The NHL now considers the matter “officially closed.” It will not participate in the 2018 PyeongChang Winter Olympics.
The league wanted a concession from the International Olympic Committee, International Ice Hockey Federation or the NHL Players’ Association to entice owners and officials to take a break in its season to accommodate the Olympics for a sixth straight time dating to 1998.
The NHL made clear for months its stance — it would not break for the Olympics if the status quo didn’t change.
Which led to Monday’s statement, in full:
“We have previously made clear that, while the overwhelming majority of our clubs are adamantly opposed to disrupting the 2017-18 NHL season for purposes of accommodating Olympic participation by some NHL players, we were open to hearing from any of the other parties who might have an interest in the issue (e.g., the IOC, the IIHF, the NHLPA) as to reasons the Board of Governors might be interested in re-evaluating their strongly held views on the subject. A number of months have now passed and no meaningful dialogue has materialized. Instead, the IOC has now expressed the position that the NHL’s participation in Beijing in 2022 is conditioned on our participation in South Korea in 2018. And the NHLPA has now publicly confirmed that it has no interest or intention of engaging in any discussion that might make Olympic participation more attractive to the clubs. As a result, and in an effort to create clarity among conflicting reports and erroneous speculation, this will confirm our intention to proceed with finalizing our 2017-18 regular season schedule without any break to accommodate the Olympic Winter Games. We now consider the matter officially closed.”
What did the NHL want in return for committing to PyeongChang?
NHL commissioner Gary Bettman has cited “fatigue” among team owners about repeatedly taking a break during the season to send players to the Olympics. Owners have mentioned the risk of having their stars get injured away from their team in the middle of their seasons. South Korea, with its 14-hour time difference from New York, was also not as enticing a Winter Olympic host as, say, Canada or Russia, for the NHL to gain.
Other issues Bettman and other league and team officials expressed include a lack of exposure and benefit for the NHL, the league’s inability to use the Olympics for marketing due to sponsorship rules and money.
“If they [the IOC] don’t value our participation why are we going,” Bettman said last week, according to Reuters. “From our standpoint there may not be any next steps.”
Months ago, the NHL offered the NHLPA a deal allowing Olympic participation in exchange for a three-year extension of the collective bargaining agreement. Players turned that down, according to The Associated Press.
The NHLPA called the NHL’s decision “shortsighted”
“Any sort of inconvenience the Olympics may cause to next season’s schedule is a small price to pay compared to the opportunity to showcase our game and our greatest players on this enormous international stage,” the NHLPA said in a statement. “The NHL may believe it is penalizing the IOC or the players, or both, for not giving the owners some meaningful concessions in order to induce them to agree to go to PyeongChang. Instead, this impedes the growth of our great game by walking away from an opportunity to reach sports fans worldwide.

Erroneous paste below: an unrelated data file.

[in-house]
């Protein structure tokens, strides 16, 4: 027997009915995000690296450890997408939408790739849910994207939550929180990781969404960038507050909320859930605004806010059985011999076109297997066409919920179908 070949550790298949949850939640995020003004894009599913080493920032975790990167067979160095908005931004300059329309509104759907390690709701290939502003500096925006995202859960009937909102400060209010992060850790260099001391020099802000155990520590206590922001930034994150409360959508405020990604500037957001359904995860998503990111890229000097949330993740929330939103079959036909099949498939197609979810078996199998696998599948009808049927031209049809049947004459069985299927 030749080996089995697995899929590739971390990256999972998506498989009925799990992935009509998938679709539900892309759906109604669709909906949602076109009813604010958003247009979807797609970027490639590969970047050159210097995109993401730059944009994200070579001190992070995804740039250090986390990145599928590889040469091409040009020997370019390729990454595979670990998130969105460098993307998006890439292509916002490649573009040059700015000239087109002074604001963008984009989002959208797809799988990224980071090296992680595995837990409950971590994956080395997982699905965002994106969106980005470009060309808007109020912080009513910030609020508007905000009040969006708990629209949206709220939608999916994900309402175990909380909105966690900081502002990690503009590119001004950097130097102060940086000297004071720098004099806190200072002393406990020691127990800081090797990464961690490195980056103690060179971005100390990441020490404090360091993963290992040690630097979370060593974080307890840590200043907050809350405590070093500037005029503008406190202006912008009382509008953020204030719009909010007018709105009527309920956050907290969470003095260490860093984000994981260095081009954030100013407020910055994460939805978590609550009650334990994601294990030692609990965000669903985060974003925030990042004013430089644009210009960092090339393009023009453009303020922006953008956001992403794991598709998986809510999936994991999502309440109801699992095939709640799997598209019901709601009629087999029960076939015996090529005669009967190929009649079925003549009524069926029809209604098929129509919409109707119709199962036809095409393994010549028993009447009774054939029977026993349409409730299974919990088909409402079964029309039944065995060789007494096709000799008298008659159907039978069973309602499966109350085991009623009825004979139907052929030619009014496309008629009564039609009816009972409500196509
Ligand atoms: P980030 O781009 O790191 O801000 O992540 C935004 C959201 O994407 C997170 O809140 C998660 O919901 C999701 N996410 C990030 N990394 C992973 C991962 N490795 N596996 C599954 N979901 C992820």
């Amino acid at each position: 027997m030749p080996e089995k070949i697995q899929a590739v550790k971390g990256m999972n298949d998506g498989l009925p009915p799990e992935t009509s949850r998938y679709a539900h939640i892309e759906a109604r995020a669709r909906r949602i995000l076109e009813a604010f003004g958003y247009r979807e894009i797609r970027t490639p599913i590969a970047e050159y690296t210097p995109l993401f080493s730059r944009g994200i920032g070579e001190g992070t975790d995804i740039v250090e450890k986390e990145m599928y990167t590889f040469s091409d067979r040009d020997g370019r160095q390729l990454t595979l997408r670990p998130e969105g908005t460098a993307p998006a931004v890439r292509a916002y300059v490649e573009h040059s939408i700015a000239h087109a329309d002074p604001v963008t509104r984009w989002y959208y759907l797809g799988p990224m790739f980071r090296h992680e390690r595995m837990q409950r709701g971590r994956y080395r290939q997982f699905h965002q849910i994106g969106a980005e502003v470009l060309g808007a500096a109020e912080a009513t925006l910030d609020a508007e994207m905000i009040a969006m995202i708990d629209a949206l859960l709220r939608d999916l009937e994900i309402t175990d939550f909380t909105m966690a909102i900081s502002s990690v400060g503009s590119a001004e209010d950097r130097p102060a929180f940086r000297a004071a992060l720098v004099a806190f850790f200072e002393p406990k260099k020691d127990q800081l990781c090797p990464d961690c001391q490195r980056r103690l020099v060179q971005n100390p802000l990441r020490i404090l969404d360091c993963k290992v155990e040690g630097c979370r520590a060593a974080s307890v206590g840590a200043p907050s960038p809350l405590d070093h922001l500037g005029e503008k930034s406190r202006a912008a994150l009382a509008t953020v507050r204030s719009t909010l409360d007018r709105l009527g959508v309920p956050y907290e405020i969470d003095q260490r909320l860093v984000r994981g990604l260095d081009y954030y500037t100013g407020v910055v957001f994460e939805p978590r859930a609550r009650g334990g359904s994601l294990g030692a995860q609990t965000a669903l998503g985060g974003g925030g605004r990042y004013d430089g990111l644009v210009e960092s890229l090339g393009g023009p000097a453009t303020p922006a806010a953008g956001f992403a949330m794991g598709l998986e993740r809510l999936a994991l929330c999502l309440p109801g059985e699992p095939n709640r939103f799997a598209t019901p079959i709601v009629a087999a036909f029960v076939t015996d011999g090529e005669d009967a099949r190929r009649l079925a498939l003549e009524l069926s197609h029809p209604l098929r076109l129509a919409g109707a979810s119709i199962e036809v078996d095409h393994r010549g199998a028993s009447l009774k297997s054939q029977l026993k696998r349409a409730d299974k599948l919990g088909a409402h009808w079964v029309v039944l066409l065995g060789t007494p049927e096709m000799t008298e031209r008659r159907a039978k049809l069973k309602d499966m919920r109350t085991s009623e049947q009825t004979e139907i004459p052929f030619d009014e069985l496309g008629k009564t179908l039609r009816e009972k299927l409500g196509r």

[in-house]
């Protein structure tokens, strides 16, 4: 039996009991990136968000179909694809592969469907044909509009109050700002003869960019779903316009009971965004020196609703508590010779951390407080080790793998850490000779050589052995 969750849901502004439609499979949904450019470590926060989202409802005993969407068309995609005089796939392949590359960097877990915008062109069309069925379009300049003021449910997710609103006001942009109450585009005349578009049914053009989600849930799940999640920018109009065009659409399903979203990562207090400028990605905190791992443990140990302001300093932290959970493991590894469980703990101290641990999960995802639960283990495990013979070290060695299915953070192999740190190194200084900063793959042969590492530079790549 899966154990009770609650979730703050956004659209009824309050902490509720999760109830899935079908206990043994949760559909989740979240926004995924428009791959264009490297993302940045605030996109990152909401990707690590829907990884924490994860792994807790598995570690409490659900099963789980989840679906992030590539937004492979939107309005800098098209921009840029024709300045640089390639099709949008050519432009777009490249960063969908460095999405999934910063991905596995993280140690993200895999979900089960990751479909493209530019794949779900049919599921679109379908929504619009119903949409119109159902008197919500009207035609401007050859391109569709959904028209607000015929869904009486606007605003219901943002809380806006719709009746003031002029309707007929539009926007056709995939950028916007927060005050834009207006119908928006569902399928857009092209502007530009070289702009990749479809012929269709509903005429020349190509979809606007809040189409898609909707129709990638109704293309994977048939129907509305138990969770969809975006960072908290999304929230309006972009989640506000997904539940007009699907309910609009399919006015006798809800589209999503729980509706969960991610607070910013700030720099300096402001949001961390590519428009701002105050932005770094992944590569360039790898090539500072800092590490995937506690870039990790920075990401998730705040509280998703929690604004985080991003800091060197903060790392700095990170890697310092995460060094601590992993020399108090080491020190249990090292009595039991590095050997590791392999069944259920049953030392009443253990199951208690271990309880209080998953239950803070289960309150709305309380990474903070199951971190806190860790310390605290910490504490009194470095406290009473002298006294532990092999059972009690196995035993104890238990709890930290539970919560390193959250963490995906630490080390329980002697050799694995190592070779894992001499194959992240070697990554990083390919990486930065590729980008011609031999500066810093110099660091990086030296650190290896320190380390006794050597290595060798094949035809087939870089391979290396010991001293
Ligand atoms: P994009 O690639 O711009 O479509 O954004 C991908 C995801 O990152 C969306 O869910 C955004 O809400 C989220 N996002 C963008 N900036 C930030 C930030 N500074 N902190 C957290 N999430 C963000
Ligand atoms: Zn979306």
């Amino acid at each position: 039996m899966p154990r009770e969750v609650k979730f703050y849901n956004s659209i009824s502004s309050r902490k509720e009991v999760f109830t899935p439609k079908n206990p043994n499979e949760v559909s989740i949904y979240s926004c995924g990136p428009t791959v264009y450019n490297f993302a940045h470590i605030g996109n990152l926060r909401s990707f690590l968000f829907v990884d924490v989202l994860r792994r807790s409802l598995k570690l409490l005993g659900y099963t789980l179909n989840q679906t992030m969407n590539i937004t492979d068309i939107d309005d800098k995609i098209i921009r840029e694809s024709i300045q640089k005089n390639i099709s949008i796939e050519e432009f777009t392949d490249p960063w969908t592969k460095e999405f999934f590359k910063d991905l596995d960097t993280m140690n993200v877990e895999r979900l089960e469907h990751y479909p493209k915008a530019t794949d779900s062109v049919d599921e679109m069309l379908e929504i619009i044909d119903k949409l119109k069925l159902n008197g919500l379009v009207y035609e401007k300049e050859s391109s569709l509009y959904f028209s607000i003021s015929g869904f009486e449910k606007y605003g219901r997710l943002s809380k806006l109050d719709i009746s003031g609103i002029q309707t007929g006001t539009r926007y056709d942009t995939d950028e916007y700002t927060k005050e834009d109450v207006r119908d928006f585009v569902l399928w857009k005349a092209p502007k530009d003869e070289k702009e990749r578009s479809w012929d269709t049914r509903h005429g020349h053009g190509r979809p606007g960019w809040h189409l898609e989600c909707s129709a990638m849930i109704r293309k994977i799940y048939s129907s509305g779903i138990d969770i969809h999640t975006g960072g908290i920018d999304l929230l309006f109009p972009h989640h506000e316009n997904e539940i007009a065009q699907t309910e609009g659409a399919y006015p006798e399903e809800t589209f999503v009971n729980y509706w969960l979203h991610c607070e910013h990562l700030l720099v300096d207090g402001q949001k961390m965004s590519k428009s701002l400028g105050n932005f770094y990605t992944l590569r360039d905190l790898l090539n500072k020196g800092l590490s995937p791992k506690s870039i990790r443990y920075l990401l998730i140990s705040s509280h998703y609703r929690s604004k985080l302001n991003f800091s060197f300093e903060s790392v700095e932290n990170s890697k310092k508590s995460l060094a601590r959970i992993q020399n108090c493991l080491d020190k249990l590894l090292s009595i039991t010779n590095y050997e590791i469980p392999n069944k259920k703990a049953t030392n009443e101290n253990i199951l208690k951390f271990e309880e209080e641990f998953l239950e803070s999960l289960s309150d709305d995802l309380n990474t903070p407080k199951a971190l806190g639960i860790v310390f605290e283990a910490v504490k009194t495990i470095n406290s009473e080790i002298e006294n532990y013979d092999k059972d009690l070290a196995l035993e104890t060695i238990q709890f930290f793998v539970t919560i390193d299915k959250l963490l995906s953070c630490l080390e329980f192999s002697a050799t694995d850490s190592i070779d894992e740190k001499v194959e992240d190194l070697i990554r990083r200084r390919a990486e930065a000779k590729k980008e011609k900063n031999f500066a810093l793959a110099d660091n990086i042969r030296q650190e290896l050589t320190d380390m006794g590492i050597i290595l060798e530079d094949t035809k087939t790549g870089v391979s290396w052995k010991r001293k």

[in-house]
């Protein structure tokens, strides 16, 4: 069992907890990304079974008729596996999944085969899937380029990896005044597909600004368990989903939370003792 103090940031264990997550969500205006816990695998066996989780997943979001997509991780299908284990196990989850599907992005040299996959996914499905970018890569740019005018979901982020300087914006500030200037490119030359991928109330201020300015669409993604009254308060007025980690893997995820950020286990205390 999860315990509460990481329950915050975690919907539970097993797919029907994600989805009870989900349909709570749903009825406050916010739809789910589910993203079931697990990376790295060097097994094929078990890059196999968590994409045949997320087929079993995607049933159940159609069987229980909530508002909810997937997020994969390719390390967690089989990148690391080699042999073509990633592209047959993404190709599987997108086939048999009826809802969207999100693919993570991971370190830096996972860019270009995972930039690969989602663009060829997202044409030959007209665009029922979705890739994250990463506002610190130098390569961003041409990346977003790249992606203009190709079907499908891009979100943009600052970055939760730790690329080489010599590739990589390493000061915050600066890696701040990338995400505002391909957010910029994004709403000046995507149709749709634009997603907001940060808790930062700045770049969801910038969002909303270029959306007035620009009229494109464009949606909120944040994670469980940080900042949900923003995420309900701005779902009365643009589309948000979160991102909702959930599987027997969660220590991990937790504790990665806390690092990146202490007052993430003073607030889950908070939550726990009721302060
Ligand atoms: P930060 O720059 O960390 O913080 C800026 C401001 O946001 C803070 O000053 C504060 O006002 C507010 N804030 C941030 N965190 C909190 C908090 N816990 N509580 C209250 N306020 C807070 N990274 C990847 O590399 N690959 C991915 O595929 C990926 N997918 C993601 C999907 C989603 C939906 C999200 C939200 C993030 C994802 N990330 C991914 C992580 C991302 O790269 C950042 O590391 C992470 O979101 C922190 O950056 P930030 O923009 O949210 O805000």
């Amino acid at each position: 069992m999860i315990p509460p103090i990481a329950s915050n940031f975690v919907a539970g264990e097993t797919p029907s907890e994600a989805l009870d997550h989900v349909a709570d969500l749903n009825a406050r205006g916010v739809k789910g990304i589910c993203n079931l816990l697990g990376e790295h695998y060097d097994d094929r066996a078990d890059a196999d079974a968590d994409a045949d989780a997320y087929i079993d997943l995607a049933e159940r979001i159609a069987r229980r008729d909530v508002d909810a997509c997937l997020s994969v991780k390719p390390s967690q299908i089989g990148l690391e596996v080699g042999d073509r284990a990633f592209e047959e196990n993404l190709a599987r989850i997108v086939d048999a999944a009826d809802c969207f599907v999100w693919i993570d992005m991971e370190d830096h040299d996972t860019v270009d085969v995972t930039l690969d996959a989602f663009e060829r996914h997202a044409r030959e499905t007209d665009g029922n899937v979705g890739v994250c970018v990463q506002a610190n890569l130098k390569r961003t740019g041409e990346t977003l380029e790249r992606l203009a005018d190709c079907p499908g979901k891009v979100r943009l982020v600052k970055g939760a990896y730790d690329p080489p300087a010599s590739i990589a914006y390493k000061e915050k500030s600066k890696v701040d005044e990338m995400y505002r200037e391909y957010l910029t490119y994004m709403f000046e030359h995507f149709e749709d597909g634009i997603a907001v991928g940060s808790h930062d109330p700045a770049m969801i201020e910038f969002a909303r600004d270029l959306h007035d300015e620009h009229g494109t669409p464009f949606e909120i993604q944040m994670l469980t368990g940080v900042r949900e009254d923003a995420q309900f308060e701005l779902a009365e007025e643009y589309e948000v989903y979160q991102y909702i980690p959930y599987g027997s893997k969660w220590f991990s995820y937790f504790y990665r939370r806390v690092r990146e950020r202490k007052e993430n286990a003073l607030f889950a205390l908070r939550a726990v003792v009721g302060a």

Moreover, it is doing so after financial issues relating to insurance and transportation have been resolved with the IOC and IIHF. The league’s efforts to blame others for its decision is as unfortunate as the decision itself.
NHL players are patriotic and they do not take this lightly. A decent respect for the opinions of the players matters. This is the NHL’s decision, and its alone. It is very unfortunate for the game, the players and millions of loyal hockey fans.”
Four years ago, the NHL didn’t announce until seven months before the Sochi Olympics that it was participating in those Winter Games. But the NHL and Olympic officials had a handshake agreement one year before Sochi, according to Sportsnet.
Washington Capitals star Alex Ovechkin has said he plans to play for Russia in PyeongChang no matter the NHL’s stance. Capitals owner Ted Leonsis has supported Ovechkin.
The NHL’s statement Monday made no mention of possible rules or penalties that would discourage or prohibit players from playing in the Olympics, other than missing NHL games.
Who will make up Team USA and Canada?
USA Hockey would look mostly to the college ranks if it couldn’t field NHL players. Canada eyes a mix of European-based professionals, North American minor-leaguers and players from the Canadian junior leagues and NCAA, according to the AP in February.
USA Hockey didn’t discuss roster specifics in a statement Monday evening.
“We respect the NHL’s decision and will examine our player pool options and plan accordingly,” assistant executive director hockey operations Jim Johannson said in a statement.
Hockey Canada said it wants NHL player participation.
“Today’s statement by the NHL is not what we were hoping for because, ultimately, we want best-on-best at the 2018 Olympic Winter Games which, for us at Hockey Canada, includes the participation of NHL players,” Hockey Canada President and CEO Tom Renney said in a statement. “This does not change our preparation for the Games — we have developed both a Plan A and a Plan B, and will be ready to move forward.”
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